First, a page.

On the 28th March, MPs debated a petition calling for an end to greyhound racing, in the UK Parliament.

The petition, hosted by the Alliance Against Greyhound Racing and which OneKind has supported, obtained more than 104,000 signatures and requested that the UK Government introduce legislation to abolish greyhound racing in England.

Debate highlights

Greyhounds exploited as commodities

Christina Rees MP (Labour) who led the debate on behalf of the petitioners began by noting that the greyhound racing industry uses thousands of greyhounds as commodities and highlighted the suffering they endure as a result.

“Our society is rightly judged in how it treats its animals, and racing dogs are no exception.”

Rees also used her allocated time to relay the heart-breaking case in Wales where a greyhound who had been exploited by the industry was found shot, with his ears hacked off and left for dead. His tail was still wagging. Very sadly, he had to be euthanised due to the extent of his injuries.

Support for the cruel industry

Following Rees’ devastating case study of a greyhound left for dead, sadly several MPs spoke in support of greyhound racing.

Andrew Rosindell MP (Conservative)

Andrew Rosindell MP (Conservative), Vice President of the Greyhound Trust (rehoming centres with links to the greyhound racing industry) and co-chairman of the All-Party Parliamentary Greyhound Group, began by showing his support for greyhound racing and his admiration of the cruel activity as a ‘historic British tradition’. Rosindell even stated that he was ‘proud’ of his constituents that went to his local greyhound racing stadium in Romsford.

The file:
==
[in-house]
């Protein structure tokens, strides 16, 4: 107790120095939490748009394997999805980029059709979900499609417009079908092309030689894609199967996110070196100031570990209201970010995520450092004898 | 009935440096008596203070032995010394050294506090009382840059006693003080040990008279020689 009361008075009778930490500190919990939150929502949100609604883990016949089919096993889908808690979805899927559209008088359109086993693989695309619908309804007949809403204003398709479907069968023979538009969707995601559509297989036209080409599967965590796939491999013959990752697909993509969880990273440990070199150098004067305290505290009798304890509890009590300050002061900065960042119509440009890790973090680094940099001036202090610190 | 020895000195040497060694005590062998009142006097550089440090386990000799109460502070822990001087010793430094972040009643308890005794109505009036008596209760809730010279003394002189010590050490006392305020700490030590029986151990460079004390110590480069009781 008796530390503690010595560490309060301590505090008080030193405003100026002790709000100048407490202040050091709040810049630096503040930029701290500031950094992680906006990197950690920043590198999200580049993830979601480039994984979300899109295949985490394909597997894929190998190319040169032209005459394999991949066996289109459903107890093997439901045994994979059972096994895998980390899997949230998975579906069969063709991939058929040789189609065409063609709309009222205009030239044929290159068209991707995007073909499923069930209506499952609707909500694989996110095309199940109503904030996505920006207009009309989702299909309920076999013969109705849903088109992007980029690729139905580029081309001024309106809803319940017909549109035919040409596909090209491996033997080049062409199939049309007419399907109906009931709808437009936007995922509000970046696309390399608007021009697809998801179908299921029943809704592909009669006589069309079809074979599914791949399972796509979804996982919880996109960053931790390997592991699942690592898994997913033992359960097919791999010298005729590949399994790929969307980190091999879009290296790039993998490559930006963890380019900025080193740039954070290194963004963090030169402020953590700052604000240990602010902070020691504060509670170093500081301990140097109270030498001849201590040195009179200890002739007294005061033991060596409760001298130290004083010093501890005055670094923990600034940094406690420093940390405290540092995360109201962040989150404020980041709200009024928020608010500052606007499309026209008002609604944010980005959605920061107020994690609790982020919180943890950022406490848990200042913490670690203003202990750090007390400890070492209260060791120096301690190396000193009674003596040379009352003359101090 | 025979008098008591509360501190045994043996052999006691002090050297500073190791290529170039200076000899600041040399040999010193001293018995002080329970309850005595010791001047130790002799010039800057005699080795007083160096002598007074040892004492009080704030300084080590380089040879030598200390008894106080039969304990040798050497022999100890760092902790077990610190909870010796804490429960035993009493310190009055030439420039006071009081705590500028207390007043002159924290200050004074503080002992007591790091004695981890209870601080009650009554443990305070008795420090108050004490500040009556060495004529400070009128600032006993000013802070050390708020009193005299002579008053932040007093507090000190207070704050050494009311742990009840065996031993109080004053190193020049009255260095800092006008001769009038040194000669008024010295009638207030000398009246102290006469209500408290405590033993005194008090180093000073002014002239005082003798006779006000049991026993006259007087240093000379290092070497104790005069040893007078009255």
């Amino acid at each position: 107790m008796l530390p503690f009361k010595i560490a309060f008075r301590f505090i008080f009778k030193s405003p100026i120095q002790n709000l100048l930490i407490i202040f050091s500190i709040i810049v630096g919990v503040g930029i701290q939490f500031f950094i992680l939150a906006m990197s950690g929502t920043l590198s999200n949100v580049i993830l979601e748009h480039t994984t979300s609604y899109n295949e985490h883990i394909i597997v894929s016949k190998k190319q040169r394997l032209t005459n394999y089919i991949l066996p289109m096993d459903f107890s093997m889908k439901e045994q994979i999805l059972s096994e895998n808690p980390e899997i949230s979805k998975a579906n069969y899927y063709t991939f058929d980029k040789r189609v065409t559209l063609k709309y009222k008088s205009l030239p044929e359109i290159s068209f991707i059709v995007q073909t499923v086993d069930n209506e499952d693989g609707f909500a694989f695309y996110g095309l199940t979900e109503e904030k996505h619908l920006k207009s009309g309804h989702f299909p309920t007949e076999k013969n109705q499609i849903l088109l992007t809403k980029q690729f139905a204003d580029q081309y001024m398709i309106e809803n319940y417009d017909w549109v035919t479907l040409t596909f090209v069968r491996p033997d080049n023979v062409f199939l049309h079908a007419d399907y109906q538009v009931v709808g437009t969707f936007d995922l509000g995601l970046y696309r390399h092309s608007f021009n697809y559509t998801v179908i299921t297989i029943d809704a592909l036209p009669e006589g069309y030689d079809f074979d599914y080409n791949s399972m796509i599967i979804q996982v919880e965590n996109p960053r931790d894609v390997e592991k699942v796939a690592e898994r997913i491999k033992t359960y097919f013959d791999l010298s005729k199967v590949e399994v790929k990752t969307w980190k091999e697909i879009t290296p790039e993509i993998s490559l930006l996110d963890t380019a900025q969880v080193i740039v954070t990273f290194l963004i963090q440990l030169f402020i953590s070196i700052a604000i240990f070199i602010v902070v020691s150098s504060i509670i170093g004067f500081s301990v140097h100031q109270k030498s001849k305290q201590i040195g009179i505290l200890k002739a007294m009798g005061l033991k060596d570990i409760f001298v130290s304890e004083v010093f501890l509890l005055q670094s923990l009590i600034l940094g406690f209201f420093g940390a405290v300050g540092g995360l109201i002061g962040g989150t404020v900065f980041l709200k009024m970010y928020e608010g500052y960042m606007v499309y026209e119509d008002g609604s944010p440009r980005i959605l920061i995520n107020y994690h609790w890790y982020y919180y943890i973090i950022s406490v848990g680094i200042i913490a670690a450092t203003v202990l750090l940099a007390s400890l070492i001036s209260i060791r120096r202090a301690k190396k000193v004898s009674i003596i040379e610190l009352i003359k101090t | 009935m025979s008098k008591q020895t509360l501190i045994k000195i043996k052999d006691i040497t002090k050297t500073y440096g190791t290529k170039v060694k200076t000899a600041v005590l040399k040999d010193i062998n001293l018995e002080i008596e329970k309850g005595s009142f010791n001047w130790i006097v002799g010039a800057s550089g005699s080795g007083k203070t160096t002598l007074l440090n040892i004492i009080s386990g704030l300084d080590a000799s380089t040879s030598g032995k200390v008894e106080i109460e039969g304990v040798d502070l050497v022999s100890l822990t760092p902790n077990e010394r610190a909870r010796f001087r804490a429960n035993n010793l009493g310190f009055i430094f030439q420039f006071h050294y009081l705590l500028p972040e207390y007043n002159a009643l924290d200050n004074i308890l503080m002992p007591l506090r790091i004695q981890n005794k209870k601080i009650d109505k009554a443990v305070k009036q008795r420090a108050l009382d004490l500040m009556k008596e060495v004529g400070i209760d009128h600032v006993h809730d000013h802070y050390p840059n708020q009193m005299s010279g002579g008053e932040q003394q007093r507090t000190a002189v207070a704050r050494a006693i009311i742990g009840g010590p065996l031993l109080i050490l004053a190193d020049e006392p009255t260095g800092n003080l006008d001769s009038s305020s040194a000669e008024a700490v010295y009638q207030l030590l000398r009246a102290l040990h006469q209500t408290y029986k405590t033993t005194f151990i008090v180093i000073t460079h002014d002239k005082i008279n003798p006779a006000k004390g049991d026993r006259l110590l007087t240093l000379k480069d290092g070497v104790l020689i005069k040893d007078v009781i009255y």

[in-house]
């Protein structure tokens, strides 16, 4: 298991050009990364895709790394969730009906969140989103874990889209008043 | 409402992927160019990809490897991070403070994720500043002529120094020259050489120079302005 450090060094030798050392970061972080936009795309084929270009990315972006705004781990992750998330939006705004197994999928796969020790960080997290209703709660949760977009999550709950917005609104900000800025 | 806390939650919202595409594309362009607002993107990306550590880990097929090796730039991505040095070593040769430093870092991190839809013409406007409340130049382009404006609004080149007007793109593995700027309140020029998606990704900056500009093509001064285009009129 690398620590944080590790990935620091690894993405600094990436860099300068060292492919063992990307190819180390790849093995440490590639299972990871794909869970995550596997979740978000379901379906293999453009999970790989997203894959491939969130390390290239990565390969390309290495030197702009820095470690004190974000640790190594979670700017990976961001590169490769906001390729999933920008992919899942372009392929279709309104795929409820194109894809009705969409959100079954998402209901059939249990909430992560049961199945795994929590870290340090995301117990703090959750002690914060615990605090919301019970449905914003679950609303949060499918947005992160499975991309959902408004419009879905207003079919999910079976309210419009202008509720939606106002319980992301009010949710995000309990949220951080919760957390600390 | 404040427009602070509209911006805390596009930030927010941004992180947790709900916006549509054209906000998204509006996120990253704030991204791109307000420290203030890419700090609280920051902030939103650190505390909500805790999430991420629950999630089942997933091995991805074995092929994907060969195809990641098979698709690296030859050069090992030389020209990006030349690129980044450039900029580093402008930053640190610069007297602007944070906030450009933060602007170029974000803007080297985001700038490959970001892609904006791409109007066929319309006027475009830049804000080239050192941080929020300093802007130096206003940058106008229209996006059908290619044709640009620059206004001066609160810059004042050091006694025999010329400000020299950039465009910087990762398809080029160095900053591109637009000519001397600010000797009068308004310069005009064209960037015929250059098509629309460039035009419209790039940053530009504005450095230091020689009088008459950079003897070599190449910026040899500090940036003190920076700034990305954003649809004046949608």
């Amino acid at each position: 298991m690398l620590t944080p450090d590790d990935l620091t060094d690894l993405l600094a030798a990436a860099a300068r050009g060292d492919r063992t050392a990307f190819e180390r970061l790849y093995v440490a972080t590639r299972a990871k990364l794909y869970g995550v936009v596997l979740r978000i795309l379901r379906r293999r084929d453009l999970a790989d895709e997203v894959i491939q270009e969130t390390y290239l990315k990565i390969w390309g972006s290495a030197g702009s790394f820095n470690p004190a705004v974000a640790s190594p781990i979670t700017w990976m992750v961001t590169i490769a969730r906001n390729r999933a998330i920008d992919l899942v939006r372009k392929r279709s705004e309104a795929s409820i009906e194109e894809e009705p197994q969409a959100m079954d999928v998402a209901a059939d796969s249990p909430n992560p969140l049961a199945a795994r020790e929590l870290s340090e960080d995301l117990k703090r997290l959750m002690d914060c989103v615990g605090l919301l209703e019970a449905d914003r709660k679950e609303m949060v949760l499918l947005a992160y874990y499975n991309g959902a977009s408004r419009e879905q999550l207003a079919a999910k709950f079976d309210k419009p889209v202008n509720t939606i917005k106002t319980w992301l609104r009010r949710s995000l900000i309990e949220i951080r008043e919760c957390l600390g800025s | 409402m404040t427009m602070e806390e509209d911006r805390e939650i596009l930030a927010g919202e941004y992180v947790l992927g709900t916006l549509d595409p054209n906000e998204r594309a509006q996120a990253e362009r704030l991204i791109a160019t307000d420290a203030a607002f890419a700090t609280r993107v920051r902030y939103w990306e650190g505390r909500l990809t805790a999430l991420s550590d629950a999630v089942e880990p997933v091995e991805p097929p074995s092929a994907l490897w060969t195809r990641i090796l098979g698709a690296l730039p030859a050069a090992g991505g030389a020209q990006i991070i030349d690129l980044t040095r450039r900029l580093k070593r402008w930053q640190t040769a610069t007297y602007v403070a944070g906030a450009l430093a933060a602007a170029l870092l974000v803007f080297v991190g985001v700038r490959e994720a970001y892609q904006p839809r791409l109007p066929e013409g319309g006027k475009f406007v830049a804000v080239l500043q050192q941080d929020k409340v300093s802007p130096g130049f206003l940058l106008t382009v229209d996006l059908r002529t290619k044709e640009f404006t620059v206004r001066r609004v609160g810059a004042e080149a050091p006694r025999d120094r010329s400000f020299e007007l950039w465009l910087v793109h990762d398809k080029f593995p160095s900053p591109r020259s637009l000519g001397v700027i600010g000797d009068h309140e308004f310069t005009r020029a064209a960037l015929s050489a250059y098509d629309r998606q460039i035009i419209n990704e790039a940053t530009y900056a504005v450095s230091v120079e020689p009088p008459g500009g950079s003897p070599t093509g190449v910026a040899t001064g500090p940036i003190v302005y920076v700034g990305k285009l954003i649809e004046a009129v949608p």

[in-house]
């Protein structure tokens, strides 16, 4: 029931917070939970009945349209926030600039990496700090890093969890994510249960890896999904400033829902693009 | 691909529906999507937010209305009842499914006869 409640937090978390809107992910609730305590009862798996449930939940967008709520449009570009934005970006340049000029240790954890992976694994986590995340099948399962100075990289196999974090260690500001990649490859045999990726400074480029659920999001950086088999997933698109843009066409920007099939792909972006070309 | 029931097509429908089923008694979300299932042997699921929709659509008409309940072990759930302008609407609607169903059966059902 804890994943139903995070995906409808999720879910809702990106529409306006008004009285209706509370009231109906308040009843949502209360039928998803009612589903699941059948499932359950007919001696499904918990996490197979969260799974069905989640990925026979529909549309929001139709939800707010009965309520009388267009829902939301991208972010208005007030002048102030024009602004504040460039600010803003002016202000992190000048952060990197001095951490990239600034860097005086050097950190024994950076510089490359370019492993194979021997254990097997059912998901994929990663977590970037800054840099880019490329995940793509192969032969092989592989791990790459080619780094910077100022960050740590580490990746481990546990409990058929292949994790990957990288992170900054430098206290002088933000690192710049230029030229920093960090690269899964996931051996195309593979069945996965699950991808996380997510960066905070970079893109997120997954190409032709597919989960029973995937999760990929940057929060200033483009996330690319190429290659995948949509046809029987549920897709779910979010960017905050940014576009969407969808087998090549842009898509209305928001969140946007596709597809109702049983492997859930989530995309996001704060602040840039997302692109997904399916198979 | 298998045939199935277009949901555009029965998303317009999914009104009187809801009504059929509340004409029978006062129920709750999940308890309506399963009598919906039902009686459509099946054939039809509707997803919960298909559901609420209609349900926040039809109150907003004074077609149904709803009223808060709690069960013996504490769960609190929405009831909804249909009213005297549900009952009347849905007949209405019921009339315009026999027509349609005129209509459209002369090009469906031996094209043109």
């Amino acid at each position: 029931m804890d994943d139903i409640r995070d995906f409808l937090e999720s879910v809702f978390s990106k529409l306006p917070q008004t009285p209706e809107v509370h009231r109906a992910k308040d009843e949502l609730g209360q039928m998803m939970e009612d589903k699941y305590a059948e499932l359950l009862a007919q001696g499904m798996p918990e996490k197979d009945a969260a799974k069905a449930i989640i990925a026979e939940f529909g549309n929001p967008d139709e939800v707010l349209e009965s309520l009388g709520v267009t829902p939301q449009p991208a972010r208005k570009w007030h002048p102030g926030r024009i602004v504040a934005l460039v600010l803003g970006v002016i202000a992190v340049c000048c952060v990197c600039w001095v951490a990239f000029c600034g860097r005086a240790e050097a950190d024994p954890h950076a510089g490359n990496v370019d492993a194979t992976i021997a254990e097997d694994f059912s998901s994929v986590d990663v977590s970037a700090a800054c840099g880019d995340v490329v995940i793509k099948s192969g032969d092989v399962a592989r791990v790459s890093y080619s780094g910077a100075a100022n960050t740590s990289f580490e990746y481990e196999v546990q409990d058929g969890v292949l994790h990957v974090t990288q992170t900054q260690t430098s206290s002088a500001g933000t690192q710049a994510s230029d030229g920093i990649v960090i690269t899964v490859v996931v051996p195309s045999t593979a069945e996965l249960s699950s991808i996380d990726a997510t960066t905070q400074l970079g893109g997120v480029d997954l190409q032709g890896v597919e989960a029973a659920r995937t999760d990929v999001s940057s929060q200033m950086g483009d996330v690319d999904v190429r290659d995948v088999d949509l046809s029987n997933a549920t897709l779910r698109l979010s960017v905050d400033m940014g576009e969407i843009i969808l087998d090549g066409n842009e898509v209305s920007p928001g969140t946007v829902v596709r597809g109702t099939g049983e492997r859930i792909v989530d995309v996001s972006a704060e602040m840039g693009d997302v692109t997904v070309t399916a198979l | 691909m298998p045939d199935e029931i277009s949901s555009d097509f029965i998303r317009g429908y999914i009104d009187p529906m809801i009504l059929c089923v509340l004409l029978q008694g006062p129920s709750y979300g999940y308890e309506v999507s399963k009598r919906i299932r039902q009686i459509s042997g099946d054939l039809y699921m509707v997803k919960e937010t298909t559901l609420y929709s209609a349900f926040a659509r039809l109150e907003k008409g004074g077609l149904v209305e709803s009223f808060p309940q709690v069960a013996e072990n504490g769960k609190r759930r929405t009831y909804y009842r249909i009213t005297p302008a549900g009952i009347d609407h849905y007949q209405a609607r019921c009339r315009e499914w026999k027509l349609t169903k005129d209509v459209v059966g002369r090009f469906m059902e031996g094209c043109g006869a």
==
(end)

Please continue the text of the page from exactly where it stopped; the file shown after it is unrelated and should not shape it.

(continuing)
He called for greater welfare standards, though did not outline what these should be, but ultimately concluded that he confidently supports the industry.

Ian Lavery MP (Labour)

Ian Lavery MP (Labour) led a very impassioned speech about his support for the greyhound racing industry stating that ‘the notion these dogs are abused and killed regularly is outdated.’ Between 2017 and 2020, a staggering 18,345 greyhounds were injured and, heartbreakingly, a shocking 3,153 greyhounds died.

It is important to state that Lavery has been involved in the greyhound racing industry for 40 years and in the past he has kept two greyhounds that he forced to race. Significantly, he also previously failed to declare his involvement in greyhound racing when taking over the All-Party Parliamentary Group for Greyhounds.

Ruth Jones MP (Labour)

Ruth Jones MP (Labour), while calling for more stringent welfare standards and regulation, also supports the greyhound racing industry, disappointingly stating that she believes a ban is unnecessary.

Neil Parish MP (Conservative)

Neil Parish MP (Conservative) specifically outlined the welfare issues that he believed need to be improved upon, including kennel conditions, ‘trainers’ and the killing of healthy dogs because they can no longer make a profit for hums. However, ultimately he does not support a ban.

The story of Honour and Love

John McNally MP (SNP) commented on the cruelty of this ‘so-called sport’ and raised awareness of the suffering inflicted upon greyhounds by this industry by reading aloud the number of greyhound deaths and injuries recorded by GBGB throughout the years (not including the injuries and deaths at the 3 independent tracks in the UK): 3,575 injuries in 2020, 324 deaths in 2018 and 14 deaths every week in 2019.